Following radiotherapy or chemotherapy treatment further scans will be performed to see how well thecancer has responded to treatment and these results will help determine whether any further treatment is needed.

 

Clinical Trials and current research

Clinical trials are used to try and improve ways of treating penile cancer. They are also used to look at ways of reducing possible side
effects of treatment. Men being treated for non localised penile cancer may be asked if they wish to take part in a clinical trial. If they decide they would like to take part they can still opt out of the trial in the future without affecting subsequent medical care or future treatment.
Research into newer treatments for penile cancer that are currently being investigated include:

Targeted therapy

Targeted therapy is a treatment that targets the cancer’s specific genes or substances that make it cancerous and cause it to grow.
Treatment is experimental but involves using chemicals such as chemotherapy to target the specific cancer cells or new chemical substances to alter or kill certain areas of the cancer.

Radiosensitizers

Radiosensitizers are drugs that make tumour cells more sensitive to radiation therapy, making radiation therapy more effective.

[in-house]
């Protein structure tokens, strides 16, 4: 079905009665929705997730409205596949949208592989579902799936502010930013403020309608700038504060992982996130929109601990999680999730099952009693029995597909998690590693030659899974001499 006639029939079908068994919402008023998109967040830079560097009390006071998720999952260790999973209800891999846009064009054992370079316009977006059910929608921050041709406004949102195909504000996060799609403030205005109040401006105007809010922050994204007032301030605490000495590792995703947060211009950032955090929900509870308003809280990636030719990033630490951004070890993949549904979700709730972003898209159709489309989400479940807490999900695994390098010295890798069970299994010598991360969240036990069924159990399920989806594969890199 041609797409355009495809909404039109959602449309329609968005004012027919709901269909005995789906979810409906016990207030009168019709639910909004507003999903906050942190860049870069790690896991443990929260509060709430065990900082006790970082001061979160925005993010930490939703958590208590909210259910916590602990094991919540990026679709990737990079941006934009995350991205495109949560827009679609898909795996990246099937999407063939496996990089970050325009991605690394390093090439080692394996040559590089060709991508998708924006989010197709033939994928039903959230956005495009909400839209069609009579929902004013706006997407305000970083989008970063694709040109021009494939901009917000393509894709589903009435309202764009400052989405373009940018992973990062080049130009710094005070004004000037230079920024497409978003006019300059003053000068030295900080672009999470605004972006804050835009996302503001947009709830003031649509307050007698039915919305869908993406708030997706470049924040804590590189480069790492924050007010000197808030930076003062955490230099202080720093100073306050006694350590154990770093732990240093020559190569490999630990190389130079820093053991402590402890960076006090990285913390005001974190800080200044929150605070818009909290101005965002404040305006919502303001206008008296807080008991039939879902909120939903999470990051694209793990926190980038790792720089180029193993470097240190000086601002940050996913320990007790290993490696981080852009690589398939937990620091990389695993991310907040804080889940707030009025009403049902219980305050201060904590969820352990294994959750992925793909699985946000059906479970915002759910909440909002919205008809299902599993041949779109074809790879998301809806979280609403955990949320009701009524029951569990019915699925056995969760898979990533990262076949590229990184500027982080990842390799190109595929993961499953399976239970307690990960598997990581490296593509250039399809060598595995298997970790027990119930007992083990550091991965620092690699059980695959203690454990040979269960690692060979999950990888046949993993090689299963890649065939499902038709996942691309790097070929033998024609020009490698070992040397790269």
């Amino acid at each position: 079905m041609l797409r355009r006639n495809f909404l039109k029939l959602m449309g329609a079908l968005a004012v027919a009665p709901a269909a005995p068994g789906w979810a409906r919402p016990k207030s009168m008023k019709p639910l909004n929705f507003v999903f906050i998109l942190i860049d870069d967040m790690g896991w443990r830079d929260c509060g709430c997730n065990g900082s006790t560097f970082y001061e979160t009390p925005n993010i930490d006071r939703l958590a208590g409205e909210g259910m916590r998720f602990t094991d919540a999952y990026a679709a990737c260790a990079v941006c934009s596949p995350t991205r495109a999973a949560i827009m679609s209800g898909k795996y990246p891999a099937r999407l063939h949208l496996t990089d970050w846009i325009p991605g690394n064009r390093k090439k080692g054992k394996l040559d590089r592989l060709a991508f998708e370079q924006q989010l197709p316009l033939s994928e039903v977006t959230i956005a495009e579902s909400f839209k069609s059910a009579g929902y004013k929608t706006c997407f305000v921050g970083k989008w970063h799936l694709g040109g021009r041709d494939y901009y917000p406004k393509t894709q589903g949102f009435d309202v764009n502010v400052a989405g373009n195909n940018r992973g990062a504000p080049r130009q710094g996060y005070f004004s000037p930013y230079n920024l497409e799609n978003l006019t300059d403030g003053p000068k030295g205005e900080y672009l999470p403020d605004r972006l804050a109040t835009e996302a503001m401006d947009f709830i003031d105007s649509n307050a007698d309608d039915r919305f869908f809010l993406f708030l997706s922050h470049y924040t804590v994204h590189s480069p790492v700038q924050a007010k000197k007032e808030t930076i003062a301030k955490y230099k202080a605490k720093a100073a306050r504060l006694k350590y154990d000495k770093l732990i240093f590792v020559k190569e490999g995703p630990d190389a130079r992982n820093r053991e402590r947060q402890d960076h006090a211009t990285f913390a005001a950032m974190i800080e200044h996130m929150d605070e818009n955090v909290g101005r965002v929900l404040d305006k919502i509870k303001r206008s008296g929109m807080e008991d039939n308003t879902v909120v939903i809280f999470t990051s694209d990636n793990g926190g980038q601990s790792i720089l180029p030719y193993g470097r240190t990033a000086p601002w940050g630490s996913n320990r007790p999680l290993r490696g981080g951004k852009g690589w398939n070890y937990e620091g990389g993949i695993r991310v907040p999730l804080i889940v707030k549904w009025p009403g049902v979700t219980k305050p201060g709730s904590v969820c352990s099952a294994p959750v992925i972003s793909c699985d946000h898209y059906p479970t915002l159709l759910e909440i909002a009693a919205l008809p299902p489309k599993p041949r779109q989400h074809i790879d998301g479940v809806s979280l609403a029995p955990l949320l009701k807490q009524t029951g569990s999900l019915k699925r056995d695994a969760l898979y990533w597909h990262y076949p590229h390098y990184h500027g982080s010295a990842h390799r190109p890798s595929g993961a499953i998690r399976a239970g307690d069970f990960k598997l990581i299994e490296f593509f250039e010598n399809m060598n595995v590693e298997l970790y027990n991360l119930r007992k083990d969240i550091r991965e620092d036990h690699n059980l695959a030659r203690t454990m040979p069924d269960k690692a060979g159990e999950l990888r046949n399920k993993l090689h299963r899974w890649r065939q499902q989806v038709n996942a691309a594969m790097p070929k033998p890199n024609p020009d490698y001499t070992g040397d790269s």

Combination therapy

Researchers are studying whether the combination of chemotherapy and radiation therapy better reduces the risk of recurrence and/or increases survival than standard treatments.

For more information on Clinical Trials from NHS Choices please click here

 

Metastatic penile cancer

Cancer that has spread to other areas or organs in the body is called metastatic disease. Unfortunately although it may not be possible to cure the cancer it may be possible to regress it to some degree using radiotherapy or chemotherapy. In this situation care and treatment will be managed by a number of health professionals who will work together to give men the best possible quality of life.

 

For information on the type of services that may be available please click here

To read personal stories of men who have been affected and treated for penile cancer please click here

Last reviewed 26/1/17 Next review July 2017

 

References available on request.